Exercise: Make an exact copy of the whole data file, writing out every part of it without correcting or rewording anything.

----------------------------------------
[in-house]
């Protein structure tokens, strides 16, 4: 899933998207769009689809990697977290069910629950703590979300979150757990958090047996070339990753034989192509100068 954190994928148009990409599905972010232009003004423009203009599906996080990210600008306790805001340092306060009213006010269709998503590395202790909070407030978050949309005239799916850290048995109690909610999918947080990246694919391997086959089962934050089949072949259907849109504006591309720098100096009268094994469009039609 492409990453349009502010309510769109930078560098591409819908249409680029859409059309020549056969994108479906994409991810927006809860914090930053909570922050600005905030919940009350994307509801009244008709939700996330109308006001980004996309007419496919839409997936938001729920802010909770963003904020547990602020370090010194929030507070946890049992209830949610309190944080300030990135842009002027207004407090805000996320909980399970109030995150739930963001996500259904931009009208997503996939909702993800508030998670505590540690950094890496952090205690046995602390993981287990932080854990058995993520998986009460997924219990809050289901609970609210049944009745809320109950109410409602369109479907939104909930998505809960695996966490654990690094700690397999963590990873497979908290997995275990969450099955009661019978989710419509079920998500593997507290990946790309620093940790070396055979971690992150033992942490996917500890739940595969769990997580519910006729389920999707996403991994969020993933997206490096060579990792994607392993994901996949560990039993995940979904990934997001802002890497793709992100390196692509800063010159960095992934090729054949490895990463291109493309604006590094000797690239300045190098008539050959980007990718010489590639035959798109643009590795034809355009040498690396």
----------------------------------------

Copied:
[in-house]
């Protein structure tokens, strides 16, 4: 899933998207769009689809990697977290069910629950703590979300979150757990958090047996070339990753034989192509100068 954190994928148009990409599905972010232009003004423009203009599906996080990210600008306790805001340092306060009213006010269709998503590395202790909070407030978050949309005239799916850290048995109690909610999918947080990246694919391997086959089962934050089949072949259907849109504006591309720098100096009268094994469009039609 492409990453349009502010309510769109930078560098591409819908249409680029859409059309020549056969994108479906994409991810927006809860914090930053909570922050600005905030919940009350994307509801009244008709939700996330109308006001980004996309007419496919839409997936938001729920802010909770963003904020547990602020370090010194929030507070946890049992209830949610309190944080300030990135842009002027207004407090805000996320909980399970109030995150739930963001996500259904931009009208997503996939909702993800508030998670505590540690950094890496952090205690046995602390993981287990932080854990058995993520998986009460997924219990809050289901609970609210049944009745809320109950109410409602369109479907939104909930998505809960695996966490654990690094700690397999963590990873497979908290997995275990969450099955009661019978989710419509079920998500593997507290990946790309620093940790070396055979971690992150033992942490996917500890739940595969769990997580519910006729389920999707996403991994969020993933997206490096060579990792994607392993994901996949560990039993995940979904990934997001802002890497793709992100390196692509800063010159960095992934090729054949490895990463291109493309604006590094000797690239300045190098008539050959980007990718010489590639035959798109643009590795034809355009040498690396």